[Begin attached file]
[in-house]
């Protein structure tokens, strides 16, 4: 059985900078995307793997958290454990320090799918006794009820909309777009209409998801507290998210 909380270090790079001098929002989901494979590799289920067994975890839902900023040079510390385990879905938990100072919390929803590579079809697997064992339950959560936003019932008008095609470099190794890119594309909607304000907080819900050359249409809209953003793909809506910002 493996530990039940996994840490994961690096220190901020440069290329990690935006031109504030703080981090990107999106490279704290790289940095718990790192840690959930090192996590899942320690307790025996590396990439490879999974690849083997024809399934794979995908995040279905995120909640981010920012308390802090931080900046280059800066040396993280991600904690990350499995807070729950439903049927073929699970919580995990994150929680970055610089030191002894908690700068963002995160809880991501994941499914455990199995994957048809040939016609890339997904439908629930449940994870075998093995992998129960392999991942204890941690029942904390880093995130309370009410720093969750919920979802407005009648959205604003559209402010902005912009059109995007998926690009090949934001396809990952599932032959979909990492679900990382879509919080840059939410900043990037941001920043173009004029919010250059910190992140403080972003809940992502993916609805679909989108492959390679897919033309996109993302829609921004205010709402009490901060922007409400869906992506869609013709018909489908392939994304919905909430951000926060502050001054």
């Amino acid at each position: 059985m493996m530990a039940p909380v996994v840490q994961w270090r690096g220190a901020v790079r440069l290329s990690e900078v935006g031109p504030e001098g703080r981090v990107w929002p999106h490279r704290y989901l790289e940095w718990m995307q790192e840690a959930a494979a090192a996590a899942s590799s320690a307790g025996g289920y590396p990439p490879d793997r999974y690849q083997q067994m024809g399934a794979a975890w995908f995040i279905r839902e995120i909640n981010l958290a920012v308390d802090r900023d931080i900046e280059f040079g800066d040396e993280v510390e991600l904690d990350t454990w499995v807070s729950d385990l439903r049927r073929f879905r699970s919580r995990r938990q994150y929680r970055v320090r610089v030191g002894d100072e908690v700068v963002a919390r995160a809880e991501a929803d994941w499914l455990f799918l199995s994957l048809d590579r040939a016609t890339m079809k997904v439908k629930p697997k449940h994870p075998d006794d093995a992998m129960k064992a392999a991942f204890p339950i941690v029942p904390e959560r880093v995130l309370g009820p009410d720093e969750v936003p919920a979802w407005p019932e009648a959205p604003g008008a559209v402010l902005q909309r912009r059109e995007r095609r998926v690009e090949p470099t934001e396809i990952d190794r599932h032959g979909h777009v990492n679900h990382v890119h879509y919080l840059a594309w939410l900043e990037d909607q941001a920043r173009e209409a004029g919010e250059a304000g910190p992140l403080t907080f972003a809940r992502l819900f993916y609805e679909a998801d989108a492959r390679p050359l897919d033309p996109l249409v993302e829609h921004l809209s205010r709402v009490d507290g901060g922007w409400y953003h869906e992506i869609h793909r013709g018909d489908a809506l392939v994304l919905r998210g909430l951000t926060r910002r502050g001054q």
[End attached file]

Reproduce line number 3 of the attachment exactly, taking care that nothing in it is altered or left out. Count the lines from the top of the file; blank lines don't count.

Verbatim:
């Amino acid at each position: 059985m493996m530990a039940p909380v996994v840490q994961w270090r690096g220190a901020v790079r440069l290329s990690e900078v935006g031109p504030e001098g703080r981090v990107w929002p999106h490279r704290y989901l790289e940095w718990m995307q790192e840690a959930a494979a090192a996590a899942s590799s320690a307790g025996g289920y590396p990439p490879d793997r999974y690849q083997q067994m024809g399934a794979a975890w995908f995040i279905r839902e995120i909640n981010l958290a920012v308390d802090r900023d931080i900046e280059f040079g800066d040396e993280v510390e991600l904690d990350t454990w499995v807070s729950d385990l439903r049927r073929f879905r699970s919580r995990r938990q994150y929680r970055v320090r610089v030191g002894d100072e908690v700068v963002a919390r995160a809880e991501a929803d994941w499914l455990f799918l199995s994957l048809d590579r040939a016609t890339m079809k997904v439908k629930p697997k449940h994870p075998d006794d093995a992998m129960k064992a392999a991942f204890p339950i941690v029942p904390e959560r880093v995130l309370g009820p009410d720093e969750v936003p919920a979802w407005p019932e009648a959205p604003g008008a559209v402010l902005q909309r912009r059109e995007r095609r998926v690009e090949p470099t934001e396809i990952d190794r599932h032959g979909h777009v990492n679900h990382v890119h879509y919080l840059a594309w939410l900043e990037d909607q941001a920043r173009e209409a004029g919010e250059a304000g910190p992140l403080t907080f972003a809940r992502l819900f993916y609805e679909a998801d989108a492959r390679p050359l897919d033309p996109l249409v993302e829609h921004l809209s205010r709402v009490d507290g901060g922007w409400y953003h869906e992506i869609h793909r013709g018909d489908a809506l392939v994304l919905r998210g909430l951000t926060r910002r502050g001054q």